“We ask suffrage not as a favor, not as a privilege, but as a right, based on the grounds that we are human beings, and as such entitled to all human rights.” (Charlotte Rollin, one of the first women and the first African-American woman to address the SC state legislature, in 1869)
From English common law to the fusion of abolition and women’s rights to the reluctant ratification of the 19th amendment in the SC General Assembly in 1969, Dr. Melissa Walker offers a comprehensive, nuanced, inspiring history of the women’s suffrage movement. She engages the racial and class dynamics that both connected and split the movement for women’s suffrage, to teach us our fuller history, and to illuminate the continuing fight for freedom, equity and human rights in our own time.
Dr. Walker reveals that even streets in Spartanburg—Plume and Connecticut in Converse Heights—witness to the women who fought for decades to expand the promise of democracy: “After th[e] demoralizing defeat of the Suffrage Amendment…[t]he South Carolina movement lay dormant for six years. It was revived in Spartanburg in 1912. That year, a woman named Emily Plume Evans gathered a number of her friends together to organize the New Era Club, an organization that was committed to advancing the industrial, legal, and educational rights of women and children.”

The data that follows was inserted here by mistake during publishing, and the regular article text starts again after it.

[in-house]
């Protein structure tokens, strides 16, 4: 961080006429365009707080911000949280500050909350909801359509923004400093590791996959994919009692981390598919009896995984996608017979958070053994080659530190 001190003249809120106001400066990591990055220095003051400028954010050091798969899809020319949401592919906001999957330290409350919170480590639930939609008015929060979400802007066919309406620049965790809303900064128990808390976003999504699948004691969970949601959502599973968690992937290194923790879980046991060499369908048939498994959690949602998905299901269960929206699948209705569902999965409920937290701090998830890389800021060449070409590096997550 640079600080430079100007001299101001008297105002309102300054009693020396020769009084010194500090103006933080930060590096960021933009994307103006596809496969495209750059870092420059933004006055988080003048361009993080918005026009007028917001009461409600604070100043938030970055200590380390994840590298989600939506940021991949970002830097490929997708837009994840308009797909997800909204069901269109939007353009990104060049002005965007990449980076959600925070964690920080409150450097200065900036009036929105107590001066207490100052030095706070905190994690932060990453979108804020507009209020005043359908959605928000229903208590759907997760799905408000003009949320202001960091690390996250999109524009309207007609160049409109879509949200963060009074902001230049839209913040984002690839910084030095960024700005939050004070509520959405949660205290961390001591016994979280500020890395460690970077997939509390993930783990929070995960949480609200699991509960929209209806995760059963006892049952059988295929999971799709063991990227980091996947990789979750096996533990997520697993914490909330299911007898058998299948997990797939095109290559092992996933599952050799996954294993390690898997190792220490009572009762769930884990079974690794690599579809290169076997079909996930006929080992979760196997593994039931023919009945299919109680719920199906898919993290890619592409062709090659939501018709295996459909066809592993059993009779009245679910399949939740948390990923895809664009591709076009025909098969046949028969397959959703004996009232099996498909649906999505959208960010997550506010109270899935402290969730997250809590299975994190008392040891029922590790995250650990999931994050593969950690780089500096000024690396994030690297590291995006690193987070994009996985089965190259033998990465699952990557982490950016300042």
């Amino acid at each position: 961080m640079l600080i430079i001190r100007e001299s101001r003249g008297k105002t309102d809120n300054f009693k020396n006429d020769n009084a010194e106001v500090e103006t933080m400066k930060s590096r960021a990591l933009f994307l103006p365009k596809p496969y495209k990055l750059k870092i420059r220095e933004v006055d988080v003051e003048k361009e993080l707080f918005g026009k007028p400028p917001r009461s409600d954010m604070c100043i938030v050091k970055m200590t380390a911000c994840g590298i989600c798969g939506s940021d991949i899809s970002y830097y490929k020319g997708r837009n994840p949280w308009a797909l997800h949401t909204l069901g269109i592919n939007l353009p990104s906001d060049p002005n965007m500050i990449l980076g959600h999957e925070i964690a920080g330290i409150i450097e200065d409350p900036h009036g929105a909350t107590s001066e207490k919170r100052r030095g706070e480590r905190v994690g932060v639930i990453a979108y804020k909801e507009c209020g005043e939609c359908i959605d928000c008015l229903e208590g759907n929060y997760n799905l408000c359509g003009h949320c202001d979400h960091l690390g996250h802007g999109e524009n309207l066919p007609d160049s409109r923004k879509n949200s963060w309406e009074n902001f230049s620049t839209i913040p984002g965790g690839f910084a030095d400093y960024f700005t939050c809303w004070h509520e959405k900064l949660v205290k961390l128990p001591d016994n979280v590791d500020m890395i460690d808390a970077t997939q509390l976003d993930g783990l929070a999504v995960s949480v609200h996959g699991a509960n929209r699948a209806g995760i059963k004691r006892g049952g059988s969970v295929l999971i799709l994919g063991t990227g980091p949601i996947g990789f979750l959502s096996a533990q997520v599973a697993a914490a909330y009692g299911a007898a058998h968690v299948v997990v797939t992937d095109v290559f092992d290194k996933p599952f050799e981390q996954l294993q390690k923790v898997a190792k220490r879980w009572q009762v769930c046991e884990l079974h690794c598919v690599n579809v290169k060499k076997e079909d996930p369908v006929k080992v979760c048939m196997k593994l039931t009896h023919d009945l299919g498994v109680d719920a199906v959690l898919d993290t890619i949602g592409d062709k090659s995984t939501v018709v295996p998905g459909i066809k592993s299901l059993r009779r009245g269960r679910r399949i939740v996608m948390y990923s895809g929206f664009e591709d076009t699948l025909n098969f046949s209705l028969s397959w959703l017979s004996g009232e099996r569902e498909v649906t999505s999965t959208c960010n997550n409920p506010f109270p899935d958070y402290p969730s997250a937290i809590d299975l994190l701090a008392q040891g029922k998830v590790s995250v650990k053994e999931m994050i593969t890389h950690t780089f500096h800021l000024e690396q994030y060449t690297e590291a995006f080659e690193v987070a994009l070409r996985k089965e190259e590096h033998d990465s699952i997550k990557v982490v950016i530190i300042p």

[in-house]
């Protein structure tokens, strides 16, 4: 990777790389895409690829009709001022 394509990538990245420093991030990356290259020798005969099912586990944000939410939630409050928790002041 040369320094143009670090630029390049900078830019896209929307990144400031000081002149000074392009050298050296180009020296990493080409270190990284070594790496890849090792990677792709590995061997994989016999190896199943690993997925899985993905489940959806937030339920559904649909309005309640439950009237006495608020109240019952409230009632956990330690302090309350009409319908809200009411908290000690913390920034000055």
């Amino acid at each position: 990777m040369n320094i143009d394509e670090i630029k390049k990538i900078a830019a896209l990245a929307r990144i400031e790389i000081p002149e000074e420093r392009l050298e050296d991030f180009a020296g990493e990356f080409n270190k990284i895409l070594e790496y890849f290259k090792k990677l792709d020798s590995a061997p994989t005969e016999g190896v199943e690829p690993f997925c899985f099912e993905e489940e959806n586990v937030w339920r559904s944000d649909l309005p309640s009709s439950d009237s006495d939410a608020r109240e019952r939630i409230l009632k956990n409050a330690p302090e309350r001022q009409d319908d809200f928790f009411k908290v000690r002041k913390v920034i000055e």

Dr. Walker tells the stories of amazing women who would not stop fighting for what they knew was right. And so, we are summoned.